Get Well Soon is all a brief overview of several of the worst/ scariest/ grossest diseases in recorded history. Each chapter deals with one disease or condition and written with what is obviously a shit ton of research to back it up. Also, lots of gallows humor and pop references, to keep you entertained.
It should come as a surprise to absolutely no one who knows me that I LOVED this book. I mean, I know am I morbidly obsessed with the bubonic plague. Seriously. I’ll read anything about the plague. But this book? It was hilarious! I get that a book about horrific diseases shouldn’t, maybe, be classified as “hilarious,” but too bad. If you can’t laugh inappropriately at things, then I am not the person for you to hang out with. We won’t make good friends. This is one of my favorite nonfiction books ever. The writing is engaging, not sophomoric as one wet-blanket reviewer suggested. It is fun, and the use of pop culture references, even older ones, keeps readers reading. Given the gnat-like attention span many people have now (thanks, social media), keeping their attention focused is a good thing. It helps people learn. Learning is fun. I learned that smallpox is hemorrhagic. And that “boo-boo” likely derives from “bubo,” though I already knew not to kiss a bubo to make it better. I teach fairy tales and folklore, so I found the connections to those stories and encephalitis lethargica to be fascinating. Also, this should be required reading for all anti-vaxxers.
I listened to this on audio book, and I have to say the narrator was not my favorite. She had this weird way of starting a sentence sounding sort of nasaly/ raspy, like Kate Mulgrew, and then ending the sentence in a normal tone. It was worse when she was quoting someone. It was annoying AF. But the content of the book itself was so good that I did my best to ignore the narrator’s voice.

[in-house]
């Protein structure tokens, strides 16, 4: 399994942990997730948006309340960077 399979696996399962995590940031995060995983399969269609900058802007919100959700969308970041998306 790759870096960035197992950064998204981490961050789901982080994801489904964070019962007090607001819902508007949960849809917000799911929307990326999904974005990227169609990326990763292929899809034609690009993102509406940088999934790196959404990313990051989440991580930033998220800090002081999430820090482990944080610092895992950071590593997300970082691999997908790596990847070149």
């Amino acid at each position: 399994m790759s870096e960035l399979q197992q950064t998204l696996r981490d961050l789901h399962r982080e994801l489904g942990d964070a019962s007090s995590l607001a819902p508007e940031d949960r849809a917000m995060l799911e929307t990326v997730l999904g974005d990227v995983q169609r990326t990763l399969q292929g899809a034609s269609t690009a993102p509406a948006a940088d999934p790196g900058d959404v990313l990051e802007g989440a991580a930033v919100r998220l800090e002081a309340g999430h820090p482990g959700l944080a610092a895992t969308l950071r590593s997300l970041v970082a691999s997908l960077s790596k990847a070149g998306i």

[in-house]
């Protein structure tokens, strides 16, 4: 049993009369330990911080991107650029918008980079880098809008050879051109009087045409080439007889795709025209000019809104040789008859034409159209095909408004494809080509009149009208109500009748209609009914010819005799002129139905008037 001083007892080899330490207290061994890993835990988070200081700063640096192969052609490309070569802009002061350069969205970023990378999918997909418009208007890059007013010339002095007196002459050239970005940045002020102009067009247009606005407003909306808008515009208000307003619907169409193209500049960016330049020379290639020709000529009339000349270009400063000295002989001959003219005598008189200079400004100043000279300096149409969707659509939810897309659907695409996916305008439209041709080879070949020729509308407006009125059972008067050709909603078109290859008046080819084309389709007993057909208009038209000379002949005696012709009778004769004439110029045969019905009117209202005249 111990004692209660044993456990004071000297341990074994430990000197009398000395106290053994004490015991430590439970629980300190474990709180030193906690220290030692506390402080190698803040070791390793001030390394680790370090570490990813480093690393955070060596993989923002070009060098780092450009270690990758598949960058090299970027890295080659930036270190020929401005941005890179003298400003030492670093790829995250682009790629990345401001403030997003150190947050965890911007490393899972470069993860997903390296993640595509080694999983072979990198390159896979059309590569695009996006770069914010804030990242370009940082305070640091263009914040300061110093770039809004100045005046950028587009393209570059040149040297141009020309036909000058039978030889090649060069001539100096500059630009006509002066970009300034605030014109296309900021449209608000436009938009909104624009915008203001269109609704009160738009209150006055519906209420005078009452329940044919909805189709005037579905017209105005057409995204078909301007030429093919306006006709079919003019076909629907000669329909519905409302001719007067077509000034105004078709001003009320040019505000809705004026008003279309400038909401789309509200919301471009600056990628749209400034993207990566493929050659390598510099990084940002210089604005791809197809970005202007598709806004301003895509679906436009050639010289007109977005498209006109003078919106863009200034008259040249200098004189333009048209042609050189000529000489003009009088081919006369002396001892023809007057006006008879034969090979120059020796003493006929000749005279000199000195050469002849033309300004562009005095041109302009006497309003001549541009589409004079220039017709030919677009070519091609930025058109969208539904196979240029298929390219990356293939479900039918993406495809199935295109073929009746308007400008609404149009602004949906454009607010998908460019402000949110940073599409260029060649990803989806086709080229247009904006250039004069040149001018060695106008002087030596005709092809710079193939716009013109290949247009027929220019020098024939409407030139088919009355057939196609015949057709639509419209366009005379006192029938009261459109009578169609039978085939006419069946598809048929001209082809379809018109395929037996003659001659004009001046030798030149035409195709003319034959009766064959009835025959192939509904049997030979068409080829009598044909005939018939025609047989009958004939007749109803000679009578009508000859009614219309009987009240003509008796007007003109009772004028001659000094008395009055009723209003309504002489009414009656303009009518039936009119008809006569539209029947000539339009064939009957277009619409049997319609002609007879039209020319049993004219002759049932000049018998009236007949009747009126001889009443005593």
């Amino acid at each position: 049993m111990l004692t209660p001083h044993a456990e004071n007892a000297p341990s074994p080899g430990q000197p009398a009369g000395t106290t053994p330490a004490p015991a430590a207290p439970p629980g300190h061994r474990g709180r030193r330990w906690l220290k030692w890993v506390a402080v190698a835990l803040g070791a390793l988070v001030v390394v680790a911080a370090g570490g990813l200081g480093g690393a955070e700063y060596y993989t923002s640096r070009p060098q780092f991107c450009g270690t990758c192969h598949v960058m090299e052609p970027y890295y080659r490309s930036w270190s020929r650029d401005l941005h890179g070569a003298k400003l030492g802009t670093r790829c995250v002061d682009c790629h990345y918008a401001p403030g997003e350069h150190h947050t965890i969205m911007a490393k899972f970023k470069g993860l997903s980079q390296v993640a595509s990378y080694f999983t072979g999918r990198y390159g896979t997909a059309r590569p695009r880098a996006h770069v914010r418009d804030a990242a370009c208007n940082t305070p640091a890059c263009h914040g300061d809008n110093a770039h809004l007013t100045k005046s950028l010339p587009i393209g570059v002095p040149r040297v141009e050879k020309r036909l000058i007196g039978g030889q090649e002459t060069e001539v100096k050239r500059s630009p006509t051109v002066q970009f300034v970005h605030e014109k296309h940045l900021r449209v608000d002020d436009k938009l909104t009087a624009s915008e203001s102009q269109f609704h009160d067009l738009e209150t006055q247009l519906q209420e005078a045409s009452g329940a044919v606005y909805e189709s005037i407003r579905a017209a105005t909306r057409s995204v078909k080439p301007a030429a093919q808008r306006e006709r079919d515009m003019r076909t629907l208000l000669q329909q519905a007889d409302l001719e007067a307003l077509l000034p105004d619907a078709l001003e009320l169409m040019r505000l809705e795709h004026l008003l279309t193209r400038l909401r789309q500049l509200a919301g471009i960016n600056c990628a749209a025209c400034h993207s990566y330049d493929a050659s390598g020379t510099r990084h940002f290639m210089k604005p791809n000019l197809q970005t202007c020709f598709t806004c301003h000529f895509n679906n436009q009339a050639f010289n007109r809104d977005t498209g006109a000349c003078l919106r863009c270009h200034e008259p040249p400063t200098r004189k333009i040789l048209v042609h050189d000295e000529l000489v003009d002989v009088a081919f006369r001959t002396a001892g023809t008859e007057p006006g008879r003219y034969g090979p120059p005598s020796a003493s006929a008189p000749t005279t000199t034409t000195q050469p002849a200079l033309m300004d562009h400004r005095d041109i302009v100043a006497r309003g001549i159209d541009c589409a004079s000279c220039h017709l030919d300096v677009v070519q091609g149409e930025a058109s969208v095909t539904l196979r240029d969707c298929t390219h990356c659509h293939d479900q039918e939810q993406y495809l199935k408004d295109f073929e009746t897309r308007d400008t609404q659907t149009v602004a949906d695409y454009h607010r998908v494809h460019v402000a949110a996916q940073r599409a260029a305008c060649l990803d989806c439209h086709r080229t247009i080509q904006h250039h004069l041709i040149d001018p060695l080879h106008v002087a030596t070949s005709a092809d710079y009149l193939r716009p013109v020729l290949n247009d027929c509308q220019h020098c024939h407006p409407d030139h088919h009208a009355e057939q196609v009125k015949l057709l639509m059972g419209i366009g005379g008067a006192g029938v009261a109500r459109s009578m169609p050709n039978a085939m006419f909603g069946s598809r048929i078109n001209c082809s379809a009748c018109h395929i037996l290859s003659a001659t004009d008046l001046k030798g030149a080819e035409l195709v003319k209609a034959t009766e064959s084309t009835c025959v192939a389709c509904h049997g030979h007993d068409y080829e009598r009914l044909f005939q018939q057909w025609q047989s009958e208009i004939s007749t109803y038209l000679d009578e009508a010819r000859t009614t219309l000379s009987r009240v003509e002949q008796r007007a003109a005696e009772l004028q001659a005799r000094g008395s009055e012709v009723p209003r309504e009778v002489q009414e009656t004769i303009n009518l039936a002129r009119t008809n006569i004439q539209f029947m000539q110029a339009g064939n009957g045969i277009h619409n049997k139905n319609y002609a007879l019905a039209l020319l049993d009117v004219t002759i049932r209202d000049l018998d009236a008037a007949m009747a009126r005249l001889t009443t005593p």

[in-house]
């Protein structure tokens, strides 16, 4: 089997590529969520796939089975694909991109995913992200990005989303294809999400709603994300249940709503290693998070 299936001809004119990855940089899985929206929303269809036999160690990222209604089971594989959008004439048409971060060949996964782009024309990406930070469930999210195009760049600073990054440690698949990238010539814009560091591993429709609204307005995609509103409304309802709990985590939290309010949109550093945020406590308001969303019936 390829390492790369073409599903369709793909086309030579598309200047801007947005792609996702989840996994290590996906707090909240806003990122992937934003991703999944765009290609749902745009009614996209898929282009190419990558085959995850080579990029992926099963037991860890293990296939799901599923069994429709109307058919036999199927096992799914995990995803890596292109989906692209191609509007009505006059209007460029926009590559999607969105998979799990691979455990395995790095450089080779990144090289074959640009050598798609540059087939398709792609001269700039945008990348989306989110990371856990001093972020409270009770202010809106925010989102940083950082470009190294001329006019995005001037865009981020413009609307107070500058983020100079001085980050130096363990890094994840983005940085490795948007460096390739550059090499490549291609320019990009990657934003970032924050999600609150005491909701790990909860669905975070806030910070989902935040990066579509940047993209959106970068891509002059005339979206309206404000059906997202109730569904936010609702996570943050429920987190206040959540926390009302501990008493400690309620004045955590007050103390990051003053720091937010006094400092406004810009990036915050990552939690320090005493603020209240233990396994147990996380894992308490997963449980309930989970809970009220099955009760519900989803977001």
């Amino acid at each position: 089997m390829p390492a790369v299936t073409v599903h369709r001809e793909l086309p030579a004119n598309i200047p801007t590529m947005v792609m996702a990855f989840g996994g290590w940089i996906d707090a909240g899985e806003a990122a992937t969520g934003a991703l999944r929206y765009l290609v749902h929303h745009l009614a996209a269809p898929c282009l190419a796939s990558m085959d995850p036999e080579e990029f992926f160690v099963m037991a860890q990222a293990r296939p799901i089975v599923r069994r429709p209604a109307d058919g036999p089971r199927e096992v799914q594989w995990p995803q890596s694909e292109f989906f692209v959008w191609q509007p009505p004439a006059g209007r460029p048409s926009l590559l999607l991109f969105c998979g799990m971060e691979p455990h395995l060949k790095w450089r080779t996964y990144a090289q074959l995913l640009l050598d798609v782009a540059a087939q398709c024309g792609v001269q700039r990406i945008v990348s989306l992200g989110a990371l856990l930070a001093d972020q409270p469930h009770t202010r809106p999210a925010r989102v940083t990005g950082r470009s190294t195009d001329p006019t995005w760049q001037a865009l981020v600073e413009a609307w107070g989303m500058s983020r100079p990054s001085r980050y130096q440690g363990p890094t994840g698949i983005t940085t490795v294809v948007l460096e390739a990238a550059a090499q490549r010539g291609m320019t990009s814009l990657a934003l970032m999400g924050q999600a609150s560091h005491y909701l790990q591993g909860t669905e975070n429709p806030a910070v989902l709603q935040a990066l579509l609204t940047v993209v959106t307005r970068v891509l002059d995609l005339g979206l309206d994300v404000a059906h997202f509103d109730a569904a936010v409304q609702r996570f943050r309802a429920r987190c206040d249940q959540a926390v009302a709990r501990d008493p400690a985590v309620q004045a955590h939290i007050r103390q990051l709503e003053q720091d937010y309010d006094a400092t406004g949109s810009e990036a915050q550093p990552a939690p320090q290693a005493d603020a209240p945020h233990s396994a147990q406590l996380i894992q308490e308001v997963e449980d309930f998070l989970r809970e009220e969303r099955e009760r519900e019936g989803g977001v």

Christopher Boone likes to go walking at night sometimes. On one of his nightly excursions, he encounters Wellington, one of the neighbor’s dogs. Wellington is dead, killed by a garden fork. This is puzzling to Christopher, who likes to understand why things happen and likes it when rules are followed; Wellington should not be killed with a garden fork. He decides to discover who killed Wellington and begins “detecting” like Sherlock Holmes, asking his neighbors rather uncomfortable questions. In the process, Christopher uncovers many more truths than he ever expected to, and now he has to learn how to live with the consequences of those truths.
This was a sweet coming of age story, told from the perspective of a boy who is on the autism spectrum. Christopher is highly intelligent and is gifted in math – he is going to take his A-Level maths exams later in the book so he can attend university. But he doesn’t know how to buy a train ticket without help. He doesn’t understand humor. He can’t tell a lie and doesn’t understand why you must always tell the truth but can’t tell an old person they’re old or a smelly person that they stink. I loved that he says metaphors are lies, but similes aren’t, and that he hated yellow and brown but red was the best. I really loved his thoughts on logic and reasoning and religion. Getting the story from his perspective is a wonderful change of pace from the typical narrator. I listened to this on audio book, so I didn’t see any of the diagrams that I think were in it. But I did enjoy figuring out before it was explained in the story that the chapter numbers were prime numbers. If you know how good I am not at math, you will know how impressive that is. I was rather proud of myself.
Seeing Christopher’s growth over the course of the book was wonderful. He learns that he IS able to do far more than he ever thought he could or would be able to do. He figures out a soul-shattering secret that has been kept from him and it sends him into a spiral of confusion, anger, and pain. Fleeing to London, on his own for the first time, Christopher learns that he is capable of much more than her ever knew.
I also thought the way his parents were portrayed was probably pretty realistic. I don’t have an autistic child, so I can’t imagine how hard it must be. I AM the mother of a very smart and difficult child, though, and know very well how frustrating and exhausting it can be. I wouldn’t change it for anything, but I can maybe understand how some parents would snap after a while. It doesn’t make it right, but it is a human reaction, and I think Christopher’s parents were shown in a very human and sympathetic light.
Sometimes when I cook, I have the voice of chef Anne Burrell in my head, telling me I’m using my knife wrong or I need to do something differently. Over the years, though, another voice has been added to hers, overwriting it to tell me that it doesn’t matter if I do it perfectly so long as I’m trying something new, and “screwups are good. Screwups – and bouncing back from screwups – help you conquer fear. … Do not be afraid” (Les Halles). As long as my mise en place is in order (and it had better be or he will yell at me), then everything will be fine. That distinctive voice belongs to Anthony Bourdain.